Introduction to Human Rights

Introduction to the Human Rights Act 1998

The Human Rights Act 1998 has been in force since October 2000. It incorporates into domestic law the rights and liberties enshrined in the European Convention on Human Rights, a treaty to which the United Kingdom is signatory but which until 2000 had no application in domestic law.

The 1950 Convention

The European Convention on Human Rights

When The European Convention on Human Rights was signed in 1951 the view was that the system should protect against only very serious human rights infringements. Many people maintain the Convention was never intended to become what it has today, its Court “sometimes acting like a type of Supreme Court for Europe in the field of human rights” (see “What was the point of the European Convention on Human Rights).

Whether one agrees or not with the way it has developed, the bottom line is that the Convention guarantees a range of political rights and freedoms of the individual against interference by the State. Signatory States to the Convention may not violate the right to life of their citizens, subject them to torture, inhuman or degrading treatment, press them into enforced labour, deprive them of their liberty without due process and compensation, deprive them of access to justice or a fair trial or introduce laws that impose retrospective criminal liability for acts that were innocent at the time they were committed. Individuals’ rights to privacy, freedom of religion, expression, association and assembly, to marry and found a family, may not be infringed without proper justification. The rights enshrined in the Convention must be guaranteed to each individual irrespective of sex or race and a range of other grounds. Because some of the rights oblige the State to respect the interests of citizens by imposing positive obligations on governments, this sometimes has the effect of enabling individuals to claim Convention rights in relation to each other. consequently the State, via its courts and legislation, is bound to secure compliance with those rights.

Before the incorporation of the Convention, individuals in the United Kingdom could only complain of unlawful interference with their Convention rights by lodging a petition with the European Commission of Human Rights in Strasbourg, which itself only referred the case to the European Court of Human Rights for a full hearing if it considered that the complainant had exhausted all his or her local remedies and that a range of other admissibility criteria had been satisfied. This process took on average five years, from the lodging of a petition to the publication of the Court’s judgment.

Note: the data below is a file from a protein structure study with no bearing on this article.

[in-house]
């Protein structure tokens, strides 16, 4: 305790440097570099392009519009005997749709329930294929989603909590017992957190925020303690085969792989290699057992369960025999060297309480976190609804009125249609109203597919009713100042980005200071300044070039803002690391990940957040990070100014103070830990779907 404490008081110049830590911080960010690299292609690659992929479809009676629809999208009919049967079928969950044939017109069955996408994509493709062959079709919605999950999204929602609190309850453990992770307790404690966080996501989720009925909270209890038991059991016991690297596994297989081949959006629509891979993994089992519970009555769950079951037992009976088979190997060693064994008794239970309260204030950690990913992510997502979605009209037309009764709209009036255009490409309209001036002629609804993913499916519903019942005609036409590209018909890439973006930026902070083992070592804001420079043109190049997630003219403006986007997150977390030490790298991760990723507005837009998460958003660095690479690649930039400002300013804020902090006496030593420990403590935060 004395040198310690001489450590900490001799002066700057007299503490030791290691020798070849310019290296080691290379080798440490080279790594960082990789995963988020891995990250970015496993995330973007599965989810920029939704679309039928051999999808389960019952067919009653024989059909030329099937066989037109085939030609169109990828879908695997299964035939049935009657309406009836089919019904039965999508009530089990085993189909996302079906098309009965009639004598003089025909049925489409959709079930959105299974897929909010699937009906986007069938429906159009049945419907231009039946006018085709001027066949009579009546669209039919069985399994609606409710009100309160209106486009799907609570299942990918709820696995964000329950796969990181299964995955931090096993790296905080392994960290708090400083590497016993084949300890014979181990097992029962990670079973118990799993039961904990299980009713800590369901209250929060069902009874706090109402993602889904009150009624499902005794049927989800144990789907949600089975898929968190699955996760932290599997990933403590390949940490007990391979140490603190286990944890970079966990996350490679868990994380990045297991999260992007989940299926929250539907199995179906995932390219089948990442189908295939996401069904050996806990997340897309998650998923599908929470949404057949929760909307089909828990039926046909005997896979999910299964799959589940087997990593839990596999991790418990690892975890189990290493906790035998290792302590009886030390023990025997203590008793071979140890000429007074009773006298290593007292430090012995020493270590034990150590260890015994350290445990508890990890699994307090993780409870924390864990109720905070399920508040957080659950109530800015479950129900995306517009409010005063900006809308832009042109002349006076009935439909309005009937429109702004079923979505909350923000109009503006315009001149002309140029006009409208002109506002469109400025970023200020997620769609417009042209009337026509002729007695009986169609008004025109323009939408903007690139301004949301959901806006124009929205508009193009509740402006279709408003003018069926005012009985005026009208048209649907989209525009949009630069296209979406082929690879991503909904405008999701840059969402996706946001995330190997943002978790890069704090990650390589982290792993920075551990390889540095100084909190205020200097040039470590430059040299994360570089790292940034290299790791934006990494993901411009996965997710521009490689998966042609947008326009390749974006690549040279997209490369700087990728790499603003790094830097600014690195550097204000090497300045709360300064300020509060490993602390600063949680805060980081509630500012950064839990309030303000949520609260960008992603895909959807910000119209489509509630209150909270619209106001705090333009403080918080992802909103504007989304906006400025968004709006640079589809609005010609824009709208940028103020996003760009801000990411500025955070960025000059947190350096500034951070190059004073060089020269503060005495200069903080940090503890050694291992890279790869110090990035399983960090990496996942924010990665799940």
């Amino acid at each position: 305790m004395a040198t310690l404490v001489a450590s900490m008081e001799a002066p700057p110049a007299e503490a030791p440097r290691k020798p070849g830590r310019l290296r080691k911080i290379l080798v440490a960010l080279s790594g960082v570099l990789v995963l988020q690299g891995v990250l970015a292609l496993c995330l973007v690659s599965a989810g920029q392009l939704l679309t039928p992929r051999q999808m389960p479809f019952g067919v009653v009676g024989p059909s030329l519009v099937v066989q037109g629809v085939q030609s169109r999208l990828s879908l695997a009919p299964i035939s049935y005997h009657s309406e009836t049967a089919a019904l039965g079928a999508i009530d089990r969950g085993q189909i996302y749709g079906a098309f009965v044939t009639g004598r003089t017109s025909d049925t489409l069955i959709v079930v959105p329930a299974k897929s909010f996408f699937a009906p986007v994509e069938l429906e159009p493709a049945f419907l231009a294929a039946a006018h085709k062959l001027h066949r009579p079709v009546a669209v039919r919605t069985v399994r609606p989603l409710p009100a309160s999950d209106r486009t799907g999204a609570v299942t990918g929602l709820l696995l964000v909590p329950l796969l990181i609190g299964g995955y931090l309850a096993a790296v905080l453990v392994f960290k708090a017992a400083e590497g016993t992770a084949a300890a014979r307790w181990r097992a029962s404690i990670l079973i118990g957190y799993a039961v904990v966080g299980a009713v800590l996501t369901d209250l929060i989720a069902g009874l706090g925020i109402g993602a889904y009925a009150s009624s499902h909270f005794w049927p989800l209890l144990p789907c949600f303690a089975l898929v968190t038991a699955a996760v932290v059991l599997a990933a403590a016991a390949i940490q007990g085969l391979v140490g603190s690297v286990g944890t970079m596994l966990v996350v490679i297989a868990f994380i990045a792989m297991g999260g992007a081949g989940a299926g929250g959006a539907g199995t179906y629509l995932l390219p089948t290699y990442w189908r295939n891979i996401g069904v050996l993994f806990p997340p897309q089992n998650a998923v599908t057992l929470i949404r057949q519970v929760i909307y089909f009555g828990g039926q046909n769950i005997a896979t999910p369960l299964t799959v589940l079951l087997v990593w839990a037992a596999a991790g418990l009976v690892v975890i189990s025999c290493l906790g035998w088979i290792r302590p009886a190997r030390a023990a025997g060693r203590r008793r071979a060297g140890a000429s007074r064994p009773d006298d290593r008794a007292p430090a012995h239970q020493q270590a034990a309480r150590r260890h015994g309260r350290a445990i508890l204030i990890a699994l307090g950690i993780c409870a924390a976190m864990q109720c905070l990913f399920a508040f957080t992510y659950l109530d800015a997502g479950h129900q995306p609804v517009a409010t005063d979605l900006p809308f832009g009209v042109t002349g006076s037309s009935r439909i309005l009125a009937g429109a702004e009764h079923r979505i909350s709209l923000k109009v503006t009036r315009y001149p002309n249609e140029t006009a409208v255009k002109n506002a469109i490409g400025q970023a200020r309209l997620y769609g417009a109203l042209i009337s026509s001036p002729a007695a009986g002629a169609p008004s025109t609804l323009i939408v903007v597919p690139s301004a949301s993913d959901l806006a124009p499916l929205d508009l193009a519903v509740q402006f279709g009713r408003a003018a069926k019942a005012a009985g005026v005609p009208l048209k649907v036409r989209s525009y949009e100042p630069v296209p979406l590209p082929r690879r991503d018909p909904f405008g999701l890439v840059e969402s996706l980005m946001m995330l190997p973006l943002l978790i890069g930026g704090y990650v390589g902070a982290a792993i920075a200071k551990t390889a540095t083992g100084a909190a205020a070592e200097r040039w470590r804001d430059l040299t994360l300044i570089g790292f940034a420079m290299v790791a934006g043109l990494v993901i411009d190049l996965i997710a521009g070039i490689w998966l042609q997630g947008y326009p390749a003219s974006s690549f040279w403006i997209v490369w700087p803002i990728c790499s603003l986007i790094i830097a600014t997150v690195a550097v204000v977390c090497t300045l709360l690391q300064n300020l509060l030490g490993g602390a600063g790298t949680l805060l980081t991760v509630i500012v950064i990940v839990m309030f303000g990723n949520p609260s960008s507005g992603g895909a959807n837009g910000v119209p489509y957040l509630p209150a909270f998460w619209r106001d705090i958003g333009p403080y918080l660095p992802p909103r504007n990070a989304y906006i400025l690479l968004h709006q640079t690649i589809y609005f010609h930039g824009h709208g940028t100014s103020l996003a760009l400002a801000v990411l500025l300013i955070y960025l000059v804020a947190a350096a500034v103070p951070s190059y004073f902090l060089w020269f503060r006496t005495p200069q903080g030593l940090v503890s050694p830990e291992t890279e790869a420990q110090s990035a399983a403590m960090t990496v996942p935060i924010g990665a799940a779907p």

The EU Charter of Fundamental Rights

Although the Charter arose since the inception of the Human Rights Act, some commentators believe that it is a sharper weapon than the Convention because any of its provisions may be invoked as a point of EU law.  Indeed, a High Court judge has recently commented that

it would seem that the much wider Charter of Rights is now part of our domestic law. Moreover, that much wider Charter of Rights would remain part of our domestic law even if the Human Rights Act were repealed.  (R(AB) v Secretary of State [2013] EWHC 3453 (Admin), at [14])

This instrument, which was given legal effect by Article 6(1) TEU (the Lisbon Treaty), is controversial because it contains a range of rights some of which mimic those in the European Convention of Human Rights, others which go beyond the scope of the ECHR by appearing to grant social and economic rights to citizens of the EU, including the right to health care (Article 35), access to services (Article 36) and social security (Article 34).  These are aspirational “rights” whose effect on the EU legislature has yet to be played out.

Although it has full Treaty force, the Charter does not extend the competence or powers of the EU (Article 51(2) of the Charter and  Article 6(1) TEU).  The jurisprudence of the European Court of Justice has long established the rule that the human rights aspect of Community law is only binding on member states when their actions engage EU law (Case 5/88 Wachauf and Case C-260/89 ERT ).  However, EU law reaches far into the relationship between state and citizen and as a result the UK has filed an “opt-out” protocol in respect of the Charter, Article 1 of which states that it